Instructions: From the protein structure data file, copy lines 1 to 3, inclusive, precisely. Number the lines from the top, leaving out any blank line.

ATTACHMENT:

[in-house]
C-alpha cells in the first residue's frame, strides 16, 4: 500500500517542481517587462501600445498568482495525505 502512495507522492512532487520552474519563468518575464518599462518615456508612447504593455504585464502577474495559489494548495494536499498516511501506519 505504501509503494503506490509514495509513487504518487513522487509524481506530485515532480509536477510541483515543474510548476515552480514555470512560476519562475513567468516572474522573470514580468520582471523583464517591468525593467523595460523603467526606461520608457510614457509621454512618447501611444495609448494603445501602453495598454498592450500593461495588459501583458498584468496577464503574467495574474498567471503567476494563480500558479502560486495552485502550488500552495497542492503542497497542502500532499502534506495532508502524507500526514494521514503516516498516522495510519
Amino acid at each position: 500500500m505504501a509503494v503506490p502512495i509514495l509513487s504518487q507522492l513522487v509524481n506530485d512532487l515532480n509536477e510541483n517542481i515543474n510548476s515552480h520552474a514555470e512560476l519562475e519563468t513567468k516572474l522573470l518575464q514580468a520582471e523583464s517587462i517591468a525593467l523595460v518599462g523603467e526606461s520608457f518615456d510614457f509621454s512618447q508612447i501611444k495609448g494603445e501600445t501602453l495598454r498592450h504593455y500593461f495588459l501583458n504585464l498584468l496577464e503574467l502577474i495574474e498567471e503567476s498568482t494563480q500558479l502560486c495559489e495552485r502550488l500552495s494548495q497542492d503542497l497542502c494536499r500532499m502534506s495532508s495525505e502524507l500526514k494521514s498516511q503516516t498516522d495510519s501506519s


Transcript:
[in-house]
C-alpha cells in the first residue's frame, strides 16, 4: 500500500517542481517587462501600445498568482495525505 502512495507522492512532487520552474519563468518575464518599462518615456508612447504593455504585464502577474495559489494548495494536499498516511501506519 505504501509503494503506490509514495509513487504518487513522487509524481506530485515532480509536477510541483515543474510548476515552480514555470512560476519562475513567468516572474522573470514580468520582471523583464517591468525593467523595460523603467526606461520608457510614457509621454512618447501611444495609448494603445501602453495598454498592450500593461495588459501583458498584468496577464503574467495574474498567471503567476494563480500558479502560486495552485502550488500552495497542492503542497497542502500532499502534506495532508502524507500526514494521514503516516498516522495510519
Amino acid at each position: 500500500m505504501a509503494v503506490p502512495i509514495l509513487s504518487q507522492l513522487v509524481n506530485d512532487l515532480n509536477e510541483n517542481i515543474n510548476s515552480h520552474a514555470e512560476l519562475e519563468t513567468k516572474l522573470l518575464q514580468a520582471e523583464s517587462i517591468a525593467l523595460v518599462g523603467e526606461s520608457f518615456d510614457f509621454s512618447q508612447i501611444k495609448g494603445e501600445t501602453l495598454r498592450h504593455y500593461f495588459l501583458n504585464l498584468l496577464e503574467l502577474i495574474e498567471e503567476s498568482t494563480q500558479l502560486c495559489e495552485r502550488l500552495s494548495q497542492d503542497l497542502c494536499r500532499m502534506s495532508s495525505e502524507l500526514k494521514s498516511q503516516t498516522d495510519s501506519s